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Geoffrey A. Hoffman on new deportation rules

Geoffrey A HoffmanPresident Obama recently announced a new policy to create a panel of DOJ and DHS officials who will review the 300,000 or so cases currently before the U.S. immigration courts.  Immigrants who meet certain criteria such as attending school, having family in the military or having primary responsibility for care of other family members, or being a crime victim, among other factors, may be eligible to have their cases placed on a low-priority track and also obtain authorization to work. The administration argues the new rules re-prioritize deportation proceedings, allowing immigration officials to focus enforcement on criminals. Critics contend the president’s order is an end-run around the Constitution and backdoor amnesty. University of Houston Law Center Associate Professor Geoffrey A. Hoffman is a strong advocate for legal immigration and believes the new rules are a step in the right direction. Hoffman, faculty supervisor of the Law Center’s Immigration Clinic, took a few moments to answer questions about the new policy and its effect on immigration and deportation.

Q. Can you briefly outline provisions of the new discretionary policy?

The new policy announced on August 18 is a move toward much needed re-prioritization and aims to address the backlog in the immigration courts. It is not an amnesty or legalization program. It will allow officials to put on hold a significant number of cases and allow the federal government to focus deportation enforcement on the real criminals and people who are a national security or public safety risk. Persons chosen for the program may be provided the opportunity to apply for employment authorization documents (EADs).

Q. At what point would the rules take effect and what is the best guesstimate of how many people might be affected?

There is no specific timeline. The Obama administration has already come under criticism for not giving a specific time frame and not providing details about how the administrative procedure will work. There is no firm number or estimate about how many people it would benefit, but certainly could be on the order of thousands or even tens of thousands of people.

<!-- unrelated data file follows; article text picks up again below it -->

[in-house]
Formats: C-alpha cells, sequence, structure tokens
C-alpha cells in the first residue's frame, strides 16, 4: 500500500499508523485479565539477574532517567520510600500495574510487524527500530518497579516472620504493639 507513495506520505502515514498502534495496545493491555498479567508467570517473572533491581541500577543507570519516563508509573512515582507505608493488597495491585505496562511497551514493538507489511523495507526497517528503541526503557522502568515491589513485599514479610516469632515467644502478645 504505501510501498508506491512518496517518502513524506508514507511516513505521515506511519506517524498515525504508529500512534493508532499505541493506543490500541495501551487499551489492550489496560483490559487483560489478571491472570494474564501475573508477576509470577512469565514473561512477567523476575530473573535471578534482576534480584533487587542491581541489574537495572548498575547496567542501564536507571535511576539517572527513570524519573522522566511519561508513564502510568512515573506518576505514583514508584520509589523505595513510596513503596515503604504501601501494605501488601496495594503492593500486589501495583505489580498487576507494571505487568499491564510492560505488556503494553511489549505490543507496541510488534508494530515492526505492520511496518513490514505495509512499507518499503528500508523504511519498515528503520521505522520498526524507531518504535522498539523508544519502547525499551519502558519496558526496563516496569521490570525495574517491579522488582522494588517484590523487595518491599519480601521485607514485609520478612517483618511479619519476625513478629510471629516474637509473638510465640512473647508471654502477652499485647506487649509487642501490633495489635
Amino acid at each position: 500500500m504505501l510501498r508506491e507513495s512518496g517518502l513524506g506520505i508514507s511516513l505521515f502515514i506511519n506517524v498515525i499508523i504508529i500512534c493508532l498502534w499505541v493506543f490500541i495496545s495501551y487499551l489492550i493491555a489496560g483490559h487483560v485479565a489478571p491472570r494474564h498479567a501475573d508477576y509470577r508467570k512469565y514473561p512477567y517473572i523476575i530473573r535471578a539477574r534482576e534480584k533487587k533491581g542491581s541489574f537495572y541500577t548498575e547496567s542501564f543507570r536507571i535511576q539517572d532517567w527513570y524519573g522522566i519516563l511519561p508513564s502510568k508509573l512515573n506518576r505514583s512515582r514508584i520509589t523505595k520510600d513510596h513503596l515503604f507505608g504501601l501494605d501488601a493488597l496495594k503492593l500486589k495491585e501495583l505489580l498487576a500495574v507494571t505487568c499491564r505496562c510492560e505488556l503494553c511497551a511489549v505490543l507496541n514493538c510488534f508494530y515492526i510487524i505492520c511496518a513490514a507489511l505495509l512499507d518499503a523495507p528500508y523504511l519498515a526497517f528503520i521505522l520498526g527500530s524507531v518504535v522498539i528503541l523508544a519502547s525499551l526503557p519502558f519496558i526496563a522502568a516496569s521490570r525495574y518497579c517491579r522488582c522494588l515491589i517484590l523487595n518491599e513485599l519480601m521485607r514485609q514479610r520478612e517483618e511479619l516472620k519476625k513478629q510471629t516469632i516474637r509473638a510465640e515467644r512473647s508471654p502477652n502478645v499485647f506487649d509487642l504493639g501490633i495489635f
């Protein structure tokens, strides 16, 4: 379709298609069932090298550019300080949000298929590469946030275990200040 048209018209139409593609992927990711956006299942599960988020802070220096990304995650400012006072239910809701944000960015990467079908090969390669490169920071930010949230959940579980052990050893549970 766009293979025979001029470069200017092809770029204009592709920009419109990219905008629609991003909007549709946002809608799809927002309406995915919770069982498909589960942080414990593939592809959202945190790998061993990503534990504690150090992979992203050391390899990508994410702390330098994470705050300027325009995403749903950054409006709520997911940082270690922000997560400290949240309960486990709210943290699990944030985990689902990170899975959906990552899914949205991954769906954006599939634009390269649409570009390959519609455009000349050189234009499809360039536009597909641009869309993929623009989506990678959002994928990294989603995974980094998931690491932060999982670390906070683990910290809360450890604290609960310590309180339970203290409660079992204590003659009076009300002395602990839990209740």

Q. What do you see as the chief benefit of this new policy?

The chief benefit is to the country’s safety and security. There is no question that a person who has not committed a crime, is a military service member or family member, or meets other criteria, such as caring for a family member or crime victim is not a threat to our nation. There is no question that it makes no sense to deport those people at the expense of using up limited resources that would be better spent targeting hardened criminals.

Q. What’s to ensure that an undocumented immigrant released as a low priority would show up for a later hearing?

Since their cases would be administratively closed, presumably there would be no date set for the new hearing unless or until the Department of Homeland Security or the respondent requests one. At that time, they would be provided notice of the hearing and would be required to appear. By definition, since these are non-criminals, the new policy will primarily affect people who are not detained and would be attending their hearings voluntarily anyway.

Q. How do you answer critics who contend the president is circumventing Congress as part of a master plan toward blanket amnesty?

A blanket amnesty would involve some issuance of status. There is no status provided by this policy. It merely is re-prioritization, designed to target the correct people. Since we only have resources to deport about 4 percent of the 10-12 million undocumented people in the U.S., we need to use our resources more intelligently.

Q. Any advice or warnings for immigrants hoping to qualify under the new rules?

Immigrants must be warned not to be misled by “notarios” and others who may claim there is some “relief” that can be applied for under the new Obama policy.  This is not the case at this time. All persons potentially affected should contact a competent immigration lawyer, preferably one belonging to the American Immigration Lawyers’ Association (AILA), for advice and counsel on this new policy.

Professor Hoffman was recently interviewed about the new policy on KTRK Channel 13. Click here to watch the interview.

To schedule an interview with Geoffrey A. Hoffman, please contact: Carrie Criado, Executive Director of Communications and Marketing, cacriado@Central.UH.EDU, 713.743.2184; or John Kling, Communications Manager, , 713.743.8298.